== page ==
Exchanging data between Digital Human Modelling systems : a review of data formats
Bonin, Dominik, Wischniewski, Sascha, Wirsching, Hans-Joachim, Upmann, Andrea, Rausch, Jessica, & Paul, Gunther (2014) Exchanging data between Digital Human Modelling systems : a review of data formats. In 3rd International Digital Human Modeling Symposium, May 20-22 2014, Odaiba, Tokyo, Japan. Symposium Program and Paper Abstracts, AIST, Tokyo.
Digital human modeling (DHM) systems underwent significant development within the last years. They achieved constantly growing importance in the field of ergonomic workplace design, product development, product usability, ergonomic research, ergonomic education, audiovisual marketing and the entertainment industry. They help to design ergonomic products as well as healthy and safe socio-technical work systems. In the domain of scientific DHM systems, no industry specific standard interfaces are defined which could facilitate the exchange of 3D solid body data, anthropometric data or motion data. The focus of this article is to provide an overview of requirements for a reliable data exchange between different DHM systems in order to identify suitable file formats. Examples from the literature are discussed in detail.
Methods: As a first step a literature review is conducted on existing studies and file formats for exchanging data between different DHM systems. The found file formats can be structured into different categories: static 3D solid body data exchange, anthropometric data exchange, motion data exchange and comprehensive data exchange. Each file format is discussed and advantages as well as disadvantages for the DHM context are pointed out. Case studies are furthermore presented, which show first approaches to exchange data between DHM systems. Lessons learnt are shortly summarized.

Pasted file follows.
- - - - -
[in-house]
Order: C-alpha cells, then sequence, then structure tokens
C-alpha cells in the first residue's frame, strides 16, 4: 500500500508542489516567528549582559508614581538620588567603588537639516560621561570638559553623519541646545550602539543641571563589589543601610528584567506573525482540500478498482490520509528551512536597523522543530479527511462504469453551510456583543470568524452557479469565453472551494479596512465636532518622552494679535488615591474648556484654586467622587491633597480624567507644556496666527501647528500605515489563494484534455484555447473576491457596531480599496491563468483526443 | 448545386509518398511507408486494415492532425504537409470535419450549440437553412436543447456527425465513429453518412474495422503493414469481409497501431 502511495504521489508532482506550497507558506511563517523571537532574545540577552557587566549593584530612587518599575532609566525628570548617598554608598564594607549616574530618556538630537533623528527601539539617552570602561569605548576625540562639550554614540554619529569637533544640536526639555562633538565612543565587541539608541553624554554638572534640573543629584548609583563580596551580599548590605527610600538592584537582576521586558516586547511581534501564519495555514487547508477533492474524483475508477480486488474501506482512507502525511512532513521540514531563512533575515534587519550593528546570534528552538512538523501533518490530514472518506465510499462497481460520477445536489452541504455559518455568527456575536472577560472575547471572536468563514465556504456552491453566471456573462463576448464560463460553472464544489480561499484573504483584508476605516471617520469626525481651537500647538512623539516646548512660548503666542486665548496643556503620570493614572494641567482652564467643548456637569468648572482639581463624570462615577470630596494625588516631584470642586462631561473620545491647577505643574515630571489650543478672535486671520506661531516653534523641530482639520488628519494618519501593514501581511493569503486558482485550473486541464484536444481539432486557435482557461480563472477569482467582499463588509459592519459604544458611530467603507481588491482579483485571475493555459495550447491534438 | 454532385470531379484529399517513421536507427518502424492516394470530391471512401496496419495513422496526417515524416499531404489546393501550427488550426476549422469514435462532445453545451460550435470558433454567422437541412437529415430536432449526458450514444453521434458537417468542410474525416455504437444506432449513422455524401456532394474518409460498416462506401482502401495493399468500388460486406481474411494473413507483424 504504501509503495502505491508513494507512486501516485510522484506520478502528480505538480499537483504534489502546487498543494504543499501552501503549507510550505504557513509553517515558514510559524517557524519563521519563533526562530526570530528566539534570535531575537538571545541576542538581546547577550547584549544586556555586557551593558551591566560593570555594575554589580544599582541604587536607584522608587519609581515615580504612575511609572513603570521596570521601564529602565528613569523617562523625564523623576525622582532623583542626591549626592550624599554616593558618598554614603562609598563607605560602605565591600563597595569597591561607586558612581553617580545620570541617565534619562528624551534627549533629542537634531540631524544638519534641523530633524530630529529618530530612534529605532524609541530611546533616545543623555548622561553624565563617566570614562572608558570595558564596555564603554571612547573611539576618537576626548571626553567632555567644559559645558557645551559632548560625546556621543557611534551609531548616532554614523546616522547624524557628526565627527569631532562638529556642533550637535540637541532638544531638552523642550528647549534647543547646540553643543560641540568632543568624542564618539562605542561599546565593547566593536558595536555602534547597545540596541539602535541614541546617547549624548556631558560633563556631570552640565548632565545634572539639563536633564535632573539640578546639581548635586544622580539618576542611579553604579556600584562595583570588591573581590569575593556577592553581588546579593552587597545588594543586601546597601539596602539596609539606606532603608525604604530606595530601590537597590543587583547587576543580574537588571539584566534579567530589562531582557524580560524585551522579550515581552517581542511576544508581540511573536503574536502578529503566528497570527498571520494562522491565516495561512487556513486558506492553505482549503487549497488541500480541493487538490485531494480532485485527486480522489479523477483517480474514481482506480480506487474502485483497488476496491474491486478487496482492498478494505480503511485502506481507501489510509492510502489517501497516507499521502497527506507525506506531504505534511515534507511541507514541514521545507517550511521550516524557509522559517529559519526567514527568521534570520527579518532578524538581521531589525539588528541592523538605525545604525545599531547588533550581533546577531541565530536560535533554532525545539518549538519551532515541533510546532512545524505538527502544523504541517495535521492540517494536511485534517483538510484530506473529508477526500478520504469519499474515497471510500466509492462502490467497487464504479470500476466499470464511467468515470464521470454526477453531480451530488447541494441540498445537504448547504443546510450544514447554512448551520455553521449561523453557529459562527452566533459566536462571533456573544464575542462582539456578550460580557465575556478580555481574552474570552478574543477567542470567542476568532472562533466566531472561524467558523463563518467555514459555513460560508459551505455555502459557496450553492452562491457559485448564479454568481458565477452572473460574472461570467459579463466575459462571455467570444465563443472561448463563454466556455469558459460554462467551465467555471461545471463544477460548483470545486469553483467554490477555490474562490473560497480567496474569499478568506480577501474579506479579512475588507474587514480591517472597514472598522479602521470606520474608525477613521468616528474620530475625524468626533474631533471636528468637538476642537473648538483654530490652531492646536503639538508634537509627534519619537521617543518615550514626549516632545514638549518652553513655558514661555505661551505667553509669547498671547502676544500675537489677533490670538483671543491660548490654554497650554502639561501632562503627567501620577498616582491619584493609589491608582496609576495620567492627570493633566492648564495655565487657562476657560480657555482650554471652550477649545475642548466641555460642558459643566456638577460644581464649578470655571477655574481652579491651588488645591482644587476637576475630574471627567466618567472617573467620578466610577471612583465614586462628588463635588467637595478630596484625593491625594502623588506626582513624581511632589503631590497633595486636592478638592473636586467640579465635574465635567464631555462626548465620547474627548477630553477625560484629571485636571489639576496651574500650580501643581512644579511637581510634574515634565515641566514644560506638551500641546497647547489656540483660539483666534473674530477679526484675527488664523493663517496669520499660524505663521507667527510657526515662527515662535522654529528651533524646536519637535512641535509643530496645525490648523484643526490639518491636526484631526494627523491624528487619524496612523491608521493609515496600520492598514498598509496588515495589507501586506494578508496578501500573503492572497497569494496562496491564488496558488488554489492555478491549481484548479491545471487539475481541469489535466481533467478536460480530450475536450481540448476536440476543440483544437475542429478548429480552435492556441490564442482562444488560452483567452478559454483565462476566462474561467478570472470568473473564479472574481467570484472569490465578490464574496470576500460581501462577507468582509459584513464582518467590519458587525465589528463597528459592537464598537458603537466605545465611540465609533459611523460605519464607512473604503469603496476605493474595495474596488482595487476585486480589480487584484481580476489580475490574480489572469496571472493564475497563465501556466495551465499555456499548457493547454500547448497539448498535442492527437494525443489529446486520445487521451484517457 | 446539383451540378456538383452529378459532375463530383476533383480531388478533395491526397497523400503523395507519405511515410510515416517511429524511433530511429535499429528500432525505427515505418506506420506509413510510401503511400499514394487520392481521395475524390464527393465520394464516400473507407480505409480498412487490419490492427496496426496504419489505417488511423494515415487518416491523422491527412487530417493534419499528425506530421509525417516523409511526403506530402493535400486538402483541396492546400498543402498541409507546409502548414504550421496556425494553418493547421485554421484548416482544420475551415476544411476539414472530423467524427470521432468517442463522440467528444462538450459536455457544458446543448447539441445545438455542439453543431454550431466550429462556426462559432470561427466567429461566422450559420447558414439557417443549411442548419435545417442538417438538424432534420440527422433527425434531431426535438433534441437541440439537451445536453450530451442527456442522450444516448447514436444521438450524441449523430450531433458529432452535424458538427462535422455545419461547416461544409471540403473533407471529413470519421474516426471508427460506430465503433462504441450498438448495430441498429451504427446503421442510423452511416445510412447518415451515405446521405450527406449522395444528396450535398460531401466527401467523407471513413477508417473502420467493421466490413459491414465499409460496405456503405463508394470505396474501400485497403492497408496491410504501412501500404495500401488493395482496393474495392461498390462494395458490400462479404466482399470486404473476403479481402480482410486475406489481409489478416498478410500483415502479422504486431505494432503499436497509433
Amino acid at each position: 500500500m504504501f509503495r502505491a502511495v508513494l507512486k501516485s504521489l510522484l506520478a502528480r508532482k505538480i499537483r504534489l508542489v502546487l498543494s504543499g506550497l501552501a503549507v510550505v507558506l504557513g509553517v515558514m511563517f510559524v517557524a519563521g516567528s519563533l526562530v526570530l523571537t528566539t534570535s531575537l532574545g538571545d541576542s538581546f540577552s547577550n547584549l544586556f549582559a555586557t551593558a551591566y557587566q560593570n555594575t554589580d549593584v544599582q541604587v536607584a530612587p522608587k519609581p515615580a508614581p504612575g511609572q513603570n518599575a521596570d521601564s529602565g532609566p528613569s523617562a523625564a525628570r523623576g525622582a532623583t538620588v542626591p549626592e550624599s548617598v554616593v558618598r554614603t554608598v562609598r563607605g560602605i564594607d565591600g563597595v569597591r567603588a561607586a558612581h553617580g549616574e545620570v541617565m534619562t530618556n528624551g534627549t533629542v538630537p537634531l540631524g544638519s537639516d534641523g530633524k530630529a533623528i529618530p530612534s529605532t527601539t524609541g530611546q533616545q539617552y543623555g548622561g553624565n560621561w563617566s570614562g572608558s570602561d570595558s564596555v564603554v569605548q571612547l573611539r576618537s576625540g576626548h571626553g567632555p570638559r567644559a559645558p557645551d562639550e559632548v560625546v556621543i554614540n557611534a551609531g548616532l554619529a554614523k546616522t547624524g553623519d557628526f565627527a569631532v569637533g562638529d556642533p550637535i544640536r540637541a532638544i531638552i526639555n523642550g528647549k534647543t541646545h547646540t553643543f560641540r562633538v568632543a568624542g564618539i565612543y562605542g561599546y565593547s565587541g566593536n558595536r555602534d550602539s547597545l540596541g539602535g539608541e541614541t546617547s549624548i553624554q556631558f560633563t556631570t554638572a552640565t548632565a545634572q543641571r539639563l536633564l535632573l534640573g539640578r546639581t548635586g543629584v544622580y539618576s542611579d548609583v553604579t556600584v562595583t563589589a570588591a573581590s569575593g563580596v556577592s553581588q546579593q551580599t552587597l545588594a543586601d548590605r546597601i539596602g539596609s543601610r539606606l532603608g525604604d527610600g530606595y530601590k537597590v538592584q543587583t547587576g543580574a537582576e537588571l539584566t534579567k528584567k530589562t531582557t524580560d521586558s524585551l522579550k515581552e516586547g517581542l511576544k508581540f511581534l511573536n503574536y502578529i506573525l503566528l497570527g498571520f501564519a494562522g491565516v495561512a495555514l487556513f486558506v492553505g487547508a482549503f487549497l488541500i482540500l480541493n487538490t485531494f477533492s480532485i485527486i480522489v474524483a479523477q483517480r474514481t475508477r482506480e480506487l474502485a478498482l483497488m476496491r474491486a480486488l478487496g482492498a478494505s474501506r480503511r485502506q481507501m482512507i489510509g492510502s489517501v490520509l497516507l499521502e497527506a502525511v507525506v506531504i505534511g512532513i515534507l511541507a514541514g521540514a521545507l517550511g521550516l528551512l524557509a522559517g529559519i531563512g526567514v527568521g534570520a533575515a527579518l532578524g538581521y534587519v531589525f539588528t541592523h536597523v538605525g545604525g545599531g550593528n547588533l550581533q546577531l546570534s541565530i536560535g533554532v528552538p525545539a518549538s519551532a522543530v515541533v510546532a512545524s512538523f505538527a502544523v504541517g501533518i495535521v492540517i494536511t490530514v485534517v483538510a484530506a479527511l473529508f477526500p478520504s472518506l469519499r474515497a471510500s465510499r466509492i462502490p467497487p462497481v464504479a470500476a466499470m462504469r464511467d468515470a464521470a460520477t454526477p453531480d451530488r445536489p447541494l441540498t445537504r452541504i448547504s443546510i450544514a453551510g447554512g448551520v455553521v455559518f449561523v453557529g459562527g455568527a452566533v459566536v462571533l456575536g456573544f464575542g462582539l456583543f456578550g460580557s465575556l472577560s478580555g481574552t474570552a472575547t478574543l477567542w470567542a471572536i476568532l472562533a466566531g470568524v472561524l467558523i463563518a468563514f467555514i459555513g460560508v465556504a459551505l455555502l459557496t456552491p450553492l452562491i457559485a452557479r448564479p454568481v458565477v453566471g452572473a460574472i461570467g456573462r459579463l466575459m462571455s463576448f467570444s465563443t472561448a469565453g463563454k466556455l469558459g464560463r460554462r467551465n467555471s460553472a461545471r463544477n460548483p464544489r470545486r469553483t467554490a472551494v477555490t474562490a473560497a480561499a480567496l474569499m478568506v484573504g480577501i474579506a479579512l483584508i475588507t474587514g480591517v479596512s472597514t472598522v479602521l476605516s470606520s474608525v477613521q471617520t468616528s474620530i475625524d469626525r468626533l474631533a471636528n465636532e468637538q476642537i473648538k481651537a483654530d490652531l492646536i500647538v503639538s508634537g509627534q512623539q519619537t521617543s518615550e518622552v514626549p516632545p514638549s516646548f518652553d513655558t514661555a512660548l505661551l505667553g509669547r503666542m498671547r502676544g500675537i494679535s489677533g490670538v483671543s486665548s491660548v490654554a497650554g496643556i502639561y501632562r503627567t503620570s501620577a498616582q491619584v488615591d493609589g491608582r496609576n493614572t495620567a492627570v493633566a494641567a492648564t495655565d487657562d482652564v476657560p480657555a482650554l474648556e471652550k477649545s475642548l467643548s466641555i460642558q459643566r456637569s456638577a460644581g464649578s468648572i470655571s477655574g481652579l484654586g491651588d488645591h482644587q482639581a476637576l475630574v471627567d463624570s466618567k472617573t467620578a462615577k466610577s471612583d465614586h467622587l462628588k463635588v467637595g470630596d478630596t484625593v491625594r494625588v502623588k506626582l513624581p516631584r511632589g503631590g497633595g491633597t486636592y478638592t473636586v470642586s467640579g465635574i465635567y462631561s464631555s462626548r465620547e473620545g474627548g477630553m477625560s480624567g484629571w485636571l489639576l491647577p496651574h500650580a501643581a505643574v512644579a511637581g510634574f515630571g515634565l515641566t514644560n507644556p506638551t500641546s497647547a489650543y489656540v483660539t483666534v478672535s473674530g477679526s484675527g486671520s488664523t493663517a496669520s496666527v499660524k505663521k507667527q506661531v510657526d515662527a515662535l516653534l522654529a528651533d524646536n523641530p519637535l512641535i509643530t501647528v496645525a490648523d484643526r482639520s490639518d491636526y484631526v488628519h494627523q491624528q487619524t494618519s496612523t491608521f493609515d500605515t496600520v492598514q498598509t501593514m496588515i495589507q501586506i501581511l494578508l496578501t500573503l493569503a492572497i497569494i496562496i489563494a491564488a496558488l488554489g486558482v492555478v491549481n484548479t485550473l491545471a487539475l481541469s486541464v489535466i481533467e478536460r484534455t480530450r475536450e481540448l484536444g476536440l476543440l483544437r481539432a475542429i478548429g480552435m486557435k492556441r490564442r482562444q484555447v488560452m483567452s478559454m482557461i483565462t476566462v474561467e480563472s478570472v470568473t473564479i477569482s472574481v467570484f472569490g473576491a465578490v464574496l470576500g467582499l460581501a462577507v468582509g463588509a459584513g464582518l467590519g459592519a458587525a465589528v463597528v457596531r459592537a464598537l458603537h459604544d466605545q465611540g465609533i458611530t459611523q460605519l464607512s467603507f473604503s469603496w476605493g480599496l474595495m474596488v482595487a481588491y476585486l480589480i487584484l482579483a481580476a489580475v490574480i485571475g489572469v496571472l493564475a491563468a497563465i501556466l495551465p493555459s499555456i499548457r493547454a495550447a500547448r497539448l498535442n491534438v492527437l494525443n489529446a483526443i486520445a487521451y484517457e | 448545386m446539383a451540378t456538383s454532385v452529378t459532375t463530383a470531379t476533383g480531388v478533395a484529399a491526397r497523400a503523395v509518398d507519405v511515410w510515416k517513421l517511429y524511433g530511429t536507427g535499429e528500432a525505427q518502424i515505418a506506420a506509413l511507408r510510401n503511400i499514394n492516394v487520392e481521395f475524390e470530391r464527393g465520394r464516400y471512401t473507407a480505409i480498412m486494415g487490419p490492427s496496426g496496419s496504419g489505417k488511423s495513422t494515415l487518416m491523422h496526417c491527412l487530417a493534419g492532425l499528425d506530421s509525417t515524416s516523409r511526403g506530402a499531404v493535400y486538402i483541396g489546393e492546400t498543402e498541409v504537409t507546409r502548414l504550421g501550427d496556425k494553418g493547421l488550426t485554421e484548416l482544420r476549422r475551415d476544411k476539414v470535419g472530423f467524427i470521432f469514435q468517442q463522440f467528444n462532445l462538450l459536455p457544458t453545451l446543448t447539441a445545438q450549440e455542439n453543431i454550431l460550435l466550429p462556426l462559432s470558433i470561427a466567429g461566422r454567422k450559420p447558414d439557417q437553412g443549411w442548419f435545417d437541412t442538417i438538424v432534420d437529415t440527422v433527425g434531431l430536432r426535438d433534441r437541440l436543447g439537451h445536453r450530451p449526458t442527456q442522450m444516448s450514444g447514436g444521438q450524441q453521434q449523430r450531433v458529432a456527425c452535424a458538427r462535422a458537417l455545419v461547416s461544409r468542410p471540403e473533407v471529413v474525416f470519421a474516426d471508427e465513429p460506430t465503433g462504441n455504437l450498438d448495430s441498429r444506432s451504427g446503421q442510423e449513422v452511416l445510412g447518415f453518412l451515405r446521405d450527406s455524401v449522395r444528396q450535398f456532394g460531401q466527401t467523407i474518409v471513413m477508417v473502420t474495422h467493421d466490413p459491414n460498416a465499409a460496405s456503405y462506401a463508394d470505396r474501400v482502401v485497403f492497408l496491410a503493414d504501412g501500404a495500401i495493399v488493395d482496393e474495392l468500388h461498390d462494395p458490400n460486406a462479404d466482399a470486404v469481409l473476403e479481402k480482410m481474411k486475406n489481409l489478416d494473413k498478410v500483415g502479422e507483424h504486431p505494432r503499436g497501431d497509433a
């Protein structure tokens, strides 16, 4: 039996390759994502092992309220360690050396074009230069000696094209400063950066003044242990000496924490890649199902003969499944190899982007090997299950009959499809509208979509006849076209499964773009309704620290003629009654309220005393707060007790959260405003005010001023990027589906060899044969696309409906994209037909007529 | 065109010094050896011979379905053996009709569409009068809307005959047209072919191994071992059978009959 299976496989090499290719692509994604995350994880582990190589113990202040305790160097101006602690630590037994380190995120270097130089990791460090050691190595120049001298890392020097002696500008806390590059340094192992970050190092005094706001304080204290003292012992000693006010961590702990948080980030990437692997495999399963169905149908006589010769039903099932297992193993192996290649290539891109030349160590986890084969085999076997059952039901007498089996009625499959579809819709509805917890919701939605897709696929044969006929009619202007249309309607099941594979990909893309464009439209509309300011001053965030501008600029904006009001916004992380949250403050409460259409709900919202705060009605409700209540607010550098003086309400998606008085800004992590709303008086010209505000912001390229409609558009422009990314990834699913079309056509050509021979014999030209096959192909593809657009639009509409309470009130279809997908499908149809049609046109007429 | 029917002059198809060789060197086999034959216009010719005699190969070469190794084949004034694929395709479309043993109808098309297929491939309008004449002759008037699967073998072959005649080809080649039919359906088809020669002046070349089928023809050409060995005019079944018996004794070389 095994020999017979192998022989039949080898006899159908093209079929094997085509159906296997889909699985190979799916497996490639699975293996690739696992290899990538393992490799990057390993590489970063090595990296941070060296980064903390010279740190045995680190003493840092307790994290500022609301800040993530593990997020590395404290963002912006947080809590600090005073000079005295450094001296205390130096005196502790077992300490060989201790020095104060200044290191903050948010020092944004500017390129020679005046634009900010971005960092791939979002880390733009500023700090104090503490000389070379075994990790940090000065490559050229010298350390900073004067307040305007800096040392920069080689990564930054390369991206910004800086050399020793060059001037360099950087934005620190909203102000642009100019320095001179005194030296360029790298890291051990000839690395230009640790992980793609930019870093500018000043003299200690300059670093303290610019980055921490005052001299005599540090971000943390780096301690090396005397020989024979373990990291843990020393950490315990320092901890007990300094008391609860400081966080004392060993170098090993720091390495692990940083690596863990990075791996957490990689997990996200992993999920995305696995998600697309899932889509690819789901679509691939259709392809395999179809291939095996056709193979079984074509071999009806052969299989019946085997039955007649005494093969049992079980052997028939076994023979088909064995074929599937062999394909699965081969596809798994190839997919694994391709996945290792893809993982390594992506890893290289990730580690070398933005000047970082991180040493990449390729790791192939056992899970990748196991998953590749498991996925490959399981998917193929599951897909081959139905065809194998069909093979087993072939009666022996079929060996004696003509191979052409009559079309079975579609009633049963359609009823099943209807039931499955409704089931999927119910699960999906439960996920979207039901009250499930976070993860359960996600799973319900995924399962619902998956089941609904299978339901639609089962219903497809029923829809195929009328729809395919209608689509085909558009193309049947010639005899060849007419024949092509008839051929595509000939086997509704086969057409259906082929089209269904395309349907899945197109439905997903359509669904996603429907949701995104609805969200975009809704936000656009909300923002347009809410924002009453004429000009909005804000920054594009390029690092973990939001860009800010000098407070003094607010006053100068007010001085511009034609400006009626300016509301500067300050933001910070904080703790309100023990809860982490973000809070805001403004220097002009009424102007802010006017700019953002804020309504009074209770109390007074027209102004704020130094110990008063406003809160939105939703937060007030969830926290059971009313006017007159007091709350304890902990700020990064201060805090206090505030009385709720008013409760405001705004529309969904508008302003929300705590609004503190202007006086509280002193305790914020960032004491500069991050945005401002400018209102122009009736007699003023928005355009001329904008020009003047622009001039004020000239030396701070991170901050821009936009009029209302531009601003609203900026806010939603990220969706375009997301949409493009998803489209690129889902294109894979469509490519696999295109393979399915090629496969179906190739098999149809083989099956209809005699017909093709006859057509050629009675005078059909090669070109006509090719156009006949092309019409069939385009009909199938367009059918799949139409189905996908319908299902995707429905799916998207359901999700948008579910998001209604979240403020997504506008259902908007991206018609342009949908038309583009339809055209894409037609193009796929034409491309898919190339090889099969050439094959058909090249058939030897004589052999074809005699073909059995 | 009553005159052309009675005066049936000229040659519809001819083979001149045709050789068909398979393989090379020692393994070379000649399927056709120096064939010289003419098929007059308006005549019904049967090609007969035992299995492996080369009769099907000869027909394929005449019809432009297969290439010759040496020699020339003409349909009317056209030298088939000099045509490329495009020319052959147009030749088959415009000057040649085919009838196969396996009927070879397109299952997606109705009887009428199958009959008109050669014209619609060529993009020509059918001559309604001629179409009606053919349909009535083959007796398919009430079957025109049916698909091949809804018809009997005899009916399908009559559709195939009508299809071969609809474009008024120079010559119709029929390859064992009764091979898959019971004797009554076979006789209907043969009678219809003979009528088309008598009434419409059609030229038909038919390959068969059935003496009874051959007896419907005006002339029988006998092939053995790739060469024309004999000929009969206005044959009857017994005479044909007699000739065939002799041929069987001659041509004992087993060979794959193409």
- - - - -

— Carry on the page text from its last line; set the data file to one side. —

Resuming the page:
Results: A selection of suitable file formats for data exchange between DHM systems is determined from the literature review.
Impact and interest:
Citation counts are sourced monthly from and citation databases.
These databases contain citations from different subsets of available publications and different time periods and thus the citation count from each is usually different. Some works are not in either database and no count is displayed. Scopus includes citations from articles published in 1996 onwards, and Web of Science® generally from 1980 onwards.
Citations counts from theindexing service can be viewed at the linked Google Scholar™ search.
Full-text downloads displays the total number of times this work’s files (e.g., a PDF) have been downloaded from QUT ePrints as well as the number of downloads in the previous 365 days. The count includes downloads for all files if a work has more than one.
|Item Type:||Conference Paper|
|Keywords:||Digital Human Modelling, Ergonomics|
|Subjects:||Australian and New Zealand Standard Research Classification > INFORMATION AND COMPUTING SCIENCES (080000) > ARTIFICIAL INTELLIGENCE AND IMAGE PROCESSING (080100) > Simulation and Modelling (080110)
Australian and New Zealand Standard Research Classification > MEDICAL AND HEALTH SCIENCES (110000) > PUBLIC HEALTH AND HEALTH SERVICES (111700) > Environmental and Occupational Health and Safety (111705)
|Divisions:||Current > QUT Faculties and Divisions > Faculty of Health
Current > Institutes > Institute of Health and Biomedical Innovation
Current > Schools > School of Public Health & Social Work
|Copyright Owner:||Copyright 2014 The Author(s)|
|Deposited On:||20 Jan 2014 01:21|
|Last Modified:||17 Feb 2015 12:37|
Repository Staff Only: item control page